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Mentor bought by Siemens

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HT-Lab
Guest

Mon Nov 14, 2016 8:00 pm   



For those that haven't seen it:

https://www.bloomberg.com/news/articles/2016-11-14/siemens-to-buy-mentor-graphics-of-the-u-s-for-4-5-billion

Never thought Siemens would be interested in an EDA company.

Hans
www.ht-lab.com

rickman
Guest

Tue Nov 15, 2016 5:44 am   



On 11/14/2016 8:00 AM, HT-Lab wrote:
Quote:
For those that haven't seen it:

https://www.bloomberg.com/news/articles/2016-11-14/siemens-to-buy-mentor-graphics-of-the-u-s-for-4-5-billion


Never thought Siemens would be interested in an EDA company.


Personally, I'm not too worried about what happens with Mentor. I saw
their products when they were just getting started and have never used
any of them since. I guess I just don't have much need for expensive
commercial tools when I can use free tools from the chip vendors. But
then I don't work on large projects with multiple designers.

--

Rick C

David Brown
Guest

Tue Nov 15, 2016 3:41 pm   



On 14/11/16 23:44, rickman wrote:
Quote:
On 11/14/2016 8:00 AM, HT-Lab wrote:
For those that haven't seen it:

https://www.bloomberg.com/news/articles/2016-11-14/siemens-to-buy-mentor-graphics-of-the-u-s-for-4-5-billion



Never thought Siemens would be interested in an EDA company.

Personally, I'm not too worried about what happens with Mentor. I saw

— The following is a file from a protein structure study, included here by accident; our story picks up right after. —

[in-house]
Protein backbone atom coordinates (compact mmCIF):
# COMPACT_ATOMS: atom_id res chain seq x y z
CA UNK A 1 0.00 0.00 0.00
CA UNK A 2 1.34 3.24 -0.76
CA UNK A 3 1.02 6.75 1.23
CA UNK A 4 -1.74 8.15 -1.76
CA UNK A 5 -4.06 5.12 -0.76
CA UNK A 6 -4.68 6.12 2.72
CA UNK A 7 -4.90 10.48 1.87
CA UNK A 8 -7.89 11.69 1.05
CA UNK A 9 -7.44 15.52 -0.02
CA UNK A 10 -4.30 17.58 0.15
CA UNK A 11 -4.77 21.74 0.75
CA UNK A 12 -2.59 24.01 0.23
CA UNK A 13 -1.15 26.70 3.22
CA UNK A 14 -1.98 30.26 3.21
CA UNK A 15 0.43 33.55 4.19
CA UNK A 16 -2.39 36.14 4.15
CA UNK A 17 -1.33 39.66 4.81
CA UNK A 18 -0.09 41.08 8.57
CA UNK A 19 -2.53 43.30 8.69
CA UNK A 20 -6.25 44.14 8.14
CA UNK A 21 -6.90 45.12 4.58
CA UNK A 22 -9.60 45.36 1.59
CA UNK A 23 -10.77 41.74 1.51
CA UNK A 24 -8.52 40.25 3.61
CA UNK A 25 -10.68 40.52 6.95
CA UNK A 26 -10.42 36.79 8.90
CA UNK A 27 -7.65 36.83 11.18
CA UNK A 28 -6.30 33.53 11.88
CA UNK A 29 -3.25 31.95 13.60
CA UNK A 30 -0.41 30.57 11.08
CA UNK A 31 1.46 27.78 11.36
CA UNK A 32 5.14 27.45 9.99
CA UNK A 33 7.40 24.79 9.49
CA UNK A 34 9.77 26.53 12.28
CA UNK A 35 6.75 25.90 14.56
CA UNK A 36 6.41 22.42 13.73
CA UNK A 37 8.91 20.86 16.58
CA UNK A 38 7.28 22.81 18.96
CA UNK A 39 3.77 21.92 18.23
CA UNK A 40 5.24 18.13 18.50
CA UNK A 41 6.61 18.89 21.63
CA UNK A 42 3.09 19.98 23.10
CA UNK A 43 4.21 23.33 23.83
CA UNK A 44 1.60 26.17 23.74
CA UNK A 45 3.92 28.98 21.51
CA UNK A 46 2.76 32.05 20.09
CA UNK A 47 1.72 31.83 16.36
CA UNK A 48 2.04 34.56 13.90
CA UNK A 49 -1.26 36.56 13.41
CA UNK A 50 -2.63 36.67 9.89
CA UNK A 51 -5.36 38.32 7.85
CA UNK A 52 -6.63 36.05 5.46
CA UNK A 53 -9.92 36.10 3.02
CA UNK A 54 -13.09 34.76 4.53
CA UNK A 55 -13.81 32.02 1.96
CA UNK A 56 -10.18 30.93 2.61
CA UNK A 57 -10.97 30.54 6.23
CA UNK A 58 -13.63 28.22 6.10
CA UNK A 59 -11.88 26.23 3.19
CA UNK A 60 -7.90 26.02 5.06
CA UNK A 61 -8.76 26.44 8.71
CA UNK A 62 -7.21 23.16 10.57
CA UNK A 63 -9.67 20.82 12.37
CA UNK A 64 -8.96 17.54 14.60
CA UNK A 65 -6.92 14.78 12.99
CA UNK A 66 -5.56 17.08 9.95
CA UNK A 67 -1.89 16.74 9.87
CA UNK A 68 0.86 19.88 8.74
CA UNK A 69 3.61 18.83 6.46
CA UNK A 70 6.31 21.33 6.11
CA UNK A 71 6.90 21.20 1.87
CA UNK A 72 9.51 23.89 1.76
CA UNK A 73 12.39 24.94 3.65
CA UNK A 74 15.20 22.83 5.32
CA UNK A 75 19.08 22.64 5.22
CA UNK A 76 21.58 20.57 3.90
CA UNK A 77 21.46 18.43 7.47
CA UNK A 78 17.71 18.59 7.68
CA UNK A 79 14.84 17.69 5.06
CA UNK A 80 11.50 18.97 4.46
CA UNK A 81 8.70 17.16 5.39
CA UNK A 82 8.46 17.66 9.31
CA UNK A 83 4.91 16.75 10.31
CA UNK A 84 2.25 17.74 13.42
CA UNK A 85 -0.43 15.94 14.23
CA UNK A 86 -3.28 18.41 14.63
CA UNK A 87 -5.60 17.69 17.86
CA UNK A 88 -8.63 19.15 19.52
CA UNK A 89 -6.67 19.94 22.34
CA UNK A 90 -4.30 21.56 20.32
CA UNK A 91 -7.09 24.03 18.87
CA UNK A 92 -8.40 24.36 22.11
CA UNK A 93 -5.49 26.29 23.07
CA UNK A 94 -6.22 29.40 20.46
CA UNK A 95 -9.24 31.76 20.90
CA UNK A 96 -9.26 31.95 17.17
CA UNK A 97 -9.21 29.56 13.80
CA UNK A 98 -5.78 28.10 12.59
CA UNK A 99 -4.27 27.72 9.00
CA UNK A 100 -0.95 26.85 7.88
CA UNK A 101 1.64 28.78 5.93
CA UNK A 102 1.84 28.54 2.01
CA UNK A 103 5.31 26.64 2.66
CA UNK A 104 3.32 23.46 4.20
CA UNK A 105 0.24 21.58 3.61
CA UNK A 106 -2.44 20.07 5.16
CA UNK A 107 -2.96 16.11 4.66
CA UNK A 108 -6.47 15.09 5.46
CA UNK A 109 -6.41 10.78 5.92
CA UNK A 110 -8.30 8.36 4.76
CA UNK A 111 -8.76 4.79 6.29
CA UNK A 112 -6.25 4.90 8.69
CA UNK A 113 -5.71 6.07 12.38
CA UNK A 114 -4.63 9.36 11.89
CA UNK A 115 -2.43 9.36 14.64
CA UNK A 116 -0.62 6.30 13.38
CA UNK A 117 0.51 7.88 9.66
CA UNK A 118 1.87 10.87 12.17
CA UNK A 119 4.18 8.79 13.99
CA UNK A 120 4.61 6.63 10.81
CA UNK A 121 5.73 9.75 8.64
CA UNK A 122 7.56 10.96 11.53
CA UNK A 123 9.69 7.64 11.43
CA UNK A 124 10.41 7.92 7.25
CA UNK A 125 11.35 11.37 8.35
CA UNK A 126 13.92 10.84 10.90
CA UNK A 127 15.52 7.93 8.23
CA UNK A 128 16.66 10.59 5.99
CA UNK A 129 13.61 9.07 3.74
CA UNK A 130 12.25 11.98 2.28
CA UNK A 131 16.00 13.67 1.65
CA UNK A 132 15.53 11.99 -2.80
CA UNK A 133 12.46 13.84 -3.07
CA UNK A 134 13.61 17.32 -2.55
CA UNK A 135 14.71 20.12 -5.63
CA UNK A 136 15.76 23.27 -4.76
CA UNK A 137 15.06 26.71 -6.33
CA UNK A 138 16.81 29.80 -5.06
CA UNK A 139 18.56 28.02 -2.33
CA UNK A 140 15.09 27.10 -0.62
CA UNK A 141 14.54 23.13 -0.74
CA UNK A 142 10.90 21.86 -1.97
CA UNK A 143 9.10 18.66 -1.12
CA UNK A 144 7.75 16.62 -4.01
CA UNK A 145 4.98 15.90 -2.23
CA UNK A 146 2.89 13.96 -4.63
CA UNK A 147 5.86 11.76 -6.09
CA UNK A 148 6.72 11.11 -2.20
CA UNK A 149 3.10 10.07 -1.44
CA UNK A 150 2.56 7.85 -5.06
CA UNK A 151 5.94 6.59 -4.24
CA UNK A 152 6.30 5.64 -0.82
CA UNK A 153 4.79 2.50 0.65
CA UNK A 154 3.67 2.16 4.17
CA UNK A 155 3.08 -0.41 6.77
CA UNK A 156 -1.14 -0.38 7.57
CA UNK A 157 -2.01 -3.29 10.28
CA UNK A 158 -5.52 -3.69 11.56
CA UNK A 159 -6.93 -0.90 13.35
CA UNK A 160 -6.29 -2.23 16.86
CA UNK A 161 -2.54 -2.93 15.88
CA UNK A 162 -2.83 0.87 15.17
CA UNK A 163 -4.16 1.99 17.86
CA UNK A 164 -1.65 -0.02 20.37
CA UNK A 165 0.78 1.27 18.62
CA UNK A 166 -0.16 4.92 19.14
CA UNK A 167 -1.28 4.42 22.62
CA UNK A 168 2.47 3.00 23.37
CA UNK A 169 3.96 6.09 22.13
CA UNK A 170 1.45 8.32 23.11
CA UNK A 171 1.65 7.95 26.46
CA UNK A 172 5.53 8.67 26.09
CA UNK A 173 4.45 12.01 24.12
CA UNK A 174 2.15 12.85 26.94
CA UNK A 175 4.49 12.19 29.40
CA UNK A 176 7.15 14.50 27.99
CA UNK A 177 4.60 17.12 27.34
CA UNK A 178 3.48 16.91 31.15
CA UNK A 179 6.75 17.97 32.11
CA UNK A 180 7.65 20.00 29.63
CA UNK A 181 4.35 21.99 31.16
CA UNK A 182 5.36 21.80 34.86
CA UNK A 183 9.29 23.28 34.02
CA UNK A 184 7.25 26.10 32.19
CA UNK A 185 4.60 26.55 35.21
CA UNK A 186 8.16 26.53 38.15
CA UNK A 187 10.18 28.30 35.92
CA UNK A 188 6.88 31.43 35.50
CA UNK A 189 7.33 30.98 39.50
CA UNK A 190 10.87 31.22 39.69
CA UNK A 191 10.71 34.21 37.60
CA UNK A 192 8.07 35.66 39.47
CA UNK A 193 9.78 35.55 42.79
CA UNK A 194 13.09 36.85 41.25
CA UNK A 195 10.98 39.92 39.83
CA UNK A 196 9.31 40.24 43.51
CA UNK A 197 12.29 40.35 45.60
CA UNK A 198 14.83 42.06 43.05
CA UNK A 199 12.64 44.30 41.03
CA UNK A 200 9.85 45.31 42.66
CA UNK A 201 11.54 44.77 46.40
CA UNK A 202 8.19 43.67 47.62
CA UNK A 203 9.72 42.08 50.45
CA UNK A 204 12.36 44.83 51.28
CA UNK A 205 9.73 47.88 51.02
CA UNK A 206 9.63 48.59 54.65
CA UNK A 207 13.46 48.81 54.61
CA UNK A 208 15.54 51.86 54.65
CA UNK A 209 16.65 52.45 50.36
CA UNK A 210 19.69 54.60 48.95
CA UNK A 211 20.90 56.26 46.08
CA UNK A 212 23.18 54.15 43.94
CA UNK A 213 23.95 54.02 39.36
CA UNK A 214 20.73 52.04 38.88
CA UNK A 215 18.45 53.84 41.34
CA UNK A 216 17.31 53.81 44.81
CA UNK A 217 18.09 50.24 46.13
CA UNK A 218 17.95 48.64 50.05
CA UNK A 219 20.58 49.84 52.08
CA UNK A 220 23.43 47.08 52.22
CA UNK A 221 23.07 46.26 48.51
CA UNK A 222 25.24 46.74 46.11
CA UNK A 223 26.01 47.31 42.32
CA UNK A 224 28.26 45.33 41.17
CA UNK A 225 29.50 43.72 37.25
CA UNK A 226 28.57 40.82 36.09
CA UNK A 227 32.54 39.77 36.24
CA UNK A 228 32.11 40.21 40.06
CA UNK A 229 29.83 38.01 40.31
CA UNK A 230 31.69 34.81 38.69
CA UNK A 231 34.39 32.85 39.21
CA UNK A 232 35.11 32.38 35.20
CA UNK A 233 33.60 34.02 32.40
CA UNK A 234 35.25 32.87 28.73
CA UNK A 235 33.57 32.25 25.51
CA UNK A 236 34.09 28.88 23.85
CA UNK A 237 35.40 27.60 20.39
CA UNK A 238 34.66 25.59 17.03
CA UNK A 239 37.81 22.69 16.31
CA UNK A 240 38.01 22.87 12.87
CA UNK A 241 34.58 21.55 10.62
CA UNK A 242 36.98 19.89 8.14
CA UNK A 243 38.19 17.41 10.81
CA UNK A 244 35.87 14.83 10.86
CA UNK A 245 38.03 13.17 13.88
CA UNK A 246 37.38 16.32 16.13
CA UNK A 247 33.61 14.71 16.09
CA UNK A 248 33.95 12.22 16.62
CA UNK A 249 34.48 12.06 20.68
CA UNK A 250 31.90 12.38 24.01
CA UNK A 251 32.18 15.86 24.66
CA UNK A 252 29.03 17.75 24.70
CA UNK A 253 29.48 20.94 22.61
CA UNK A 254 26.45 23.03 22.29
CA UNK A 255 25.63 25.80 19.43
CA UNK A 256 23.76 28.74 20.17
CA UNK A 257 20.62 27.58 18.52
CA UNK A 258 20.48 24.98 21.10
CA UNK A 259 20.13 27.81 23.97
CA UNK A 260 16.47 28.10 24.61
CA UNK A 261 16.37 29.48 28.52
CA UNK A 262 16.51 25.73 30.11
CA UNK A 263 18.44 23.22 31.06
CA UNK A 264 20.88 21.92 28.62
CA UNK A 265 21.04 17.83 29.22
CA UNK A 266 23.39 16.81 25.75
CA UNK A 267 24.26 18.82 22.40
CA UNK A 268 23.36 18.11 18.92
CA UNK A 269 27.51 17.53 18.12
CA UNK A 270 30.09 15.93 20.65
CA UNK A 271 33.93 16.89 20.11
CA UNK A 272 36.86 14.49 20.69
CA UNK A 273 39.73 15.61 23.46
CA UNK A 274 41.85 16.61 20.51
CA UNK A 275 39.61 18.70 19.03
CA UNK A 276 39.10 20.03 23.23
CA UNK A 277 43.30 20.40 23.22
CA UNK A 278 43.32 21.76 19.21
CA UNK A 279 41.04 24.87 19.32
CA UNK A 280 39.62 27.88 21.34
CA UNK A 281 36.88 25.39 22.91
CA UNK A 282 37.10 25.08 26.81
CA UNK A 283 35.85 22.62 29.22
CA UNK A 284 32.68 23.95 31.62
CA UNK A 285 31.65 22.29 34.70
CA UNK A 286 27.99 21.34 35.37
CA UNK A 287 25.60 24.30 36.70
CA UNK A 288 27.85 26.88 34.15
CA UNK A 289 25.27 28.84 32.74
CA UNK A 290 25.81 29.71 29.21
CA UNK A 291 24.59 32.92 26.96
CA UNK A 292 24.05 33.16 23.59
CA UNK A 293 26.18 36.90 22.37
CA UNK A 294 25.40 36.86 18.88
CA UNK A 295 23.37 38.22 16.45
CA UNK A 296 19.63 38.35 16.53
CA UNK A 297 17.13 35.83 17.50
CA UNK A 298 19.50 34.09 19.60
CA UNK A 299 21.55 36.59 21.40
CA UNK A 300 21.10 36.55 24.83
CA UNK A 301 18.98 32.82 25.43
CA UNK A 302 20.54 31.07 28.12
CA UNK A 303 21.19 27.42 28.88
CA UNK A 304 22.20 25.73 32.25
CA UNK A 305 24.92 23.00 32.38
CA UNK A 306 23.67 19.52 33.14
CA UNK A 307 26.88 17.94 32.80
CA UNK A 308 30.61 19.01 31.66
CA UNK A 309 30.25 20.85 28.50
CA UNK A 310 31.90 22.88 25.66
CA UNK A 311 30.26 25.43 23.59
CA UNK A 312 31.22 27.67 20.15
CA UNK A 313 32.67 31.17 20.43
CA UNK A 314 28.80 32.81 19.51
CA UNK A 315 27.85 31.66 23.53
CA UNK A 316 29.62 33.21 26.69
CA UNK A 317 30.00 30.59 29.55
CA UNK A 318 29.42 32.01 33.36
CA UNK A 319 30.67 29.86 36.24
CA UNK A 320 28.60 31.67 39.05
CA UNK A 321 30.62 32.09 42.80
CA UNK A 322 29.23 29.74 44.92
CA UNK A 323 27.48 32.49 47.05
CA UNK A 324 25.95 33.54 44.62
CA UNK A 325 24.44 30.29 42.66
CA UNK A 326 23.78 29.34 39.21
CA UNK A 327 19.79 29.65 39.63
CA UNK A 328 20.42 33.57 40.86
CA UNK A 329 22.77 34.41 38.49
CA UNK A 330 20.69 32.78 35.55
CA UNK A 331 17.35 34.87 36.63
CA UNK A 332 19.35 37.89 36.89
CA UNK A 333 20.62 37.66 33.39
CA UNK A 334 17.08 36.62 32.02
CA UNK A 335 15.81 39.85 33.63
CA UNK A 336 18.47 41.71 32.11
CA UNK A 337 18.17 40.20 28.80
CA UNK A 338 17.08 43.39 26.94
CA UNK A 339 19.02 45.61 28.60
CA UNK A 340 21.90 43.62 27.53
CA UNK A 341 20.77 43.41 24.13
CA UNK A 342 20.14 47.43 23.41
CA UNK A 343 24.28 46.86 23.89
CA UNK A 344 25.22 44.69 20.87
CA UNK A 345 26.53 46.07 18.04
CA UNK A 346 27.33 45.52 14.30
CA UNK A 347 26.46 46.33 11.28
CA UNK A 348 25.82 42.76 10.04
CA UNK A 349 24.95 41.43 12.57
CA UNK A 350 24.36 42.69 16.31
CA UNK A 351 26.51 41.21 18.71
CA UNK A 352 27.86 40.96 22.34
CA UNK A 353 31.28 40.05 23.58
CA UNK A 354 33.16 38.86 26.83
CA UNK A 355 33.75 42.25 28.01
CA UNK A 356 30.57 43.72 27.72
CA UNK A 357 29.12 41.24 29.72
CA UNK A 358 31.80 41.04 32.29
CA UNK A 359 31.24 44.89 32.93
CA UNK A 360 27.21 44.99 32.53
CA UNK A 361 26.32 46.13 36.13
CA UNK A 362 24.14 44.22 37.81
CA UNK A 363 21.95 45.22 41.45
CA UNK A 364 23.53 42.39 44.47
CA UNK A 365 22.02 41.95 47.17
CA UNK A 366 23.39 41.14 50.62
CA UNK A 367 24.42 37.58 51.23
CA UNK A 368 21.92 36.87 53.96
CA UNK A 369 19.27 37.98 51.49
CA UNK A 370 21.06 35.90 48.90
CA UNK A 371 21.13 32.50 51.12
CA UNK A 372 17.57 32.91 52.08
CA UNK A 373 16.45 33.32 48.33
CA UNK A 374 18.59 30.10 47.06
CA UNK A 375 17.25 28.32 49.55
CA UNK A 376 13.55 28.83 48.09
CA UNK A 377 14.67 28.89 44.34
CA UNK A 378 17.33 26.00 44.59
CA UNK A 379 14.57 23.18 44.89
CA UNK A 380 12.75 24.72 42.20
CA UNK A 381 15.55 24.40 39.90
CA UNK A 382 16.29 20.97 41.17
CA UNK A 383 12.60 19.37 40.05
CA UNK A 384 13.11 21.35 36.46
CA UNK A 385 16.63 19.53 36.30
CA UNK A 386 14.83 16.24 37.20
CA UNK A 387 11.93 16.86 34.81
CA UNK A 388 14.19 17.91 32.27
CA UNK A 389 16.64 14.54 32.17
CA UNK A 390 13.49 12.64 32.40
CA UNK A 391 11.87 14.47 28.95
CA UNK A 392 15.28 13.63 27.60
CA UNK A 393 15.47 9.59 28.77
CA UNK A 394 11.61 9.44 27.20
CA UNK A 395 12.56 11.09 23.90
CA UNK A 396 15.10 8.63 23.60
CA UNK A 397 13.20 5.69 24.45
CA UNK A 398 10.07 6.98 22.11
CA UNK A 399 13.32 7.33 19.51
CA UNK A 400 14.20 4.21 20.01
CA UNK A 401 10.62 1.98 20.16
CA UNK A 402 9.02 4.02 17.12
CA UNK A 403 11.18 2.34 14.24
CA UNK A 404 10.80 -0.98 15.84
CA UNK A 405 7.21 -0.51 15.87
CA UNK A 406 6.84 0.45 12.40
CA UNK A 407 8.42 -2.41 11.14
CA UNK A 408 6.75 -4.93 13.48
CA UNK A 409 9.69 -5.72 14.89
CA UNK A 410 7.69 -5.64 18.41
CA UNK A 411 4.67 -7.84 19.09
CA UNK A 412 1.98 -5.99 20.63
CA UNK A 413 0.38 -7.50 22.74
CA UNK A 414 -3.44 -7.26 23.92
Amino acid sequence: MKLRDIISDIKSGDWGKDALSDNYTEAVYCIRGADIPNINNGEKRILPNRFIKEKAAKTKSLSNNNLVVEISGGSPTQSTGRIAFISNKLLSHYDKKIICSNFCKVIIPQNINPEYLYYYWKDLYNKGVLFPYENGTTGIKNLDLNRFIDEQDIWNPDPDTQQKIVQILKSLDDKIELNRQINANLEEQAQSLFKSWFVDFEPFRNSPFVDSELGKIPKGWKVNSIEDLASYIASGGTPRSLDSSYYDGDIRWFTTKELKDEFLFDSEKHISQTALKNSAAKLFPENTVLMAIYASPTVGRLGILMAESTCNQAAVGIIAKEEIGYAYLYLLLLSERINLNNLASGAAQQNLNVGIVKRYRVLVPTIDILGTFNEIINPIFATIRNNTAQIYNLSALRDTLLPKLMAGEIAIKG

their products when they were just getting started and have never used
any of them since. I guess I just don't have much need for expensive
commercial tools when I can use free tools from the chip vendors. But
then I don't work on large projects with multiple designers.


Just a small point regarding free tools. One of the main corporate
developers of gcc, especially in the embedded world, is Code Sourcery.
Several of the key gcc developers work there, and they are the main
maintainers of embedded MIPS, PPC, embedded ARM (I think), as well as a
number of lesser used architectures. And Code Sourcery is owned by
Mentor these days. If a new owner of Mentor decided that contributing
to free and open source software was no longer part of their business
strategy, the impact on gcc (and related tools) would not be insignificant.

Of course, I have no idea what Siemens would want to do with that part
of Mentor - damaging it would certainly be a silly idea.

rickman
Guest

Thu Nov 17, 2016 7:14 am   



On 11/15/2016 3:41 AM, David Brown wrote:
Quote:
On 14/11/16 23:44, rickman wrote:
On 11/14/2016 8:00 AM, HT-Lab wrote:
For those that haven't seen it:

https://www.bloomberg.com/news/articles/2016-11-14/siemens-to-buy-mentor-graphics-of-the-u-s-for-4-5-billion



Never thought Siemens would be interested in an EDA company.

Personally, I'm not too worried about what happens with Mentor. I saw
their products when they were just getting started and have never used
any of them since. I guess I just don't have much need for expensive
commercial tools when I can use free tools from the chip vendors. But
then I don't work on large projects with multiple designers.


Just a small point regarding free tools. One of the main corporate
developers of gcc, especially in the embedded world, is Code Sourcery.
Several of the key gcc developers work there, and they are the main
maintainers of embedded MIPS, PPC, embedded ARM (I think), as well as a
number of lesser used architectures. And Code Sourcery is owned by
Mentor these days. If a new owner of Mentor decided that contributing
to free and open source software was no longer part of their business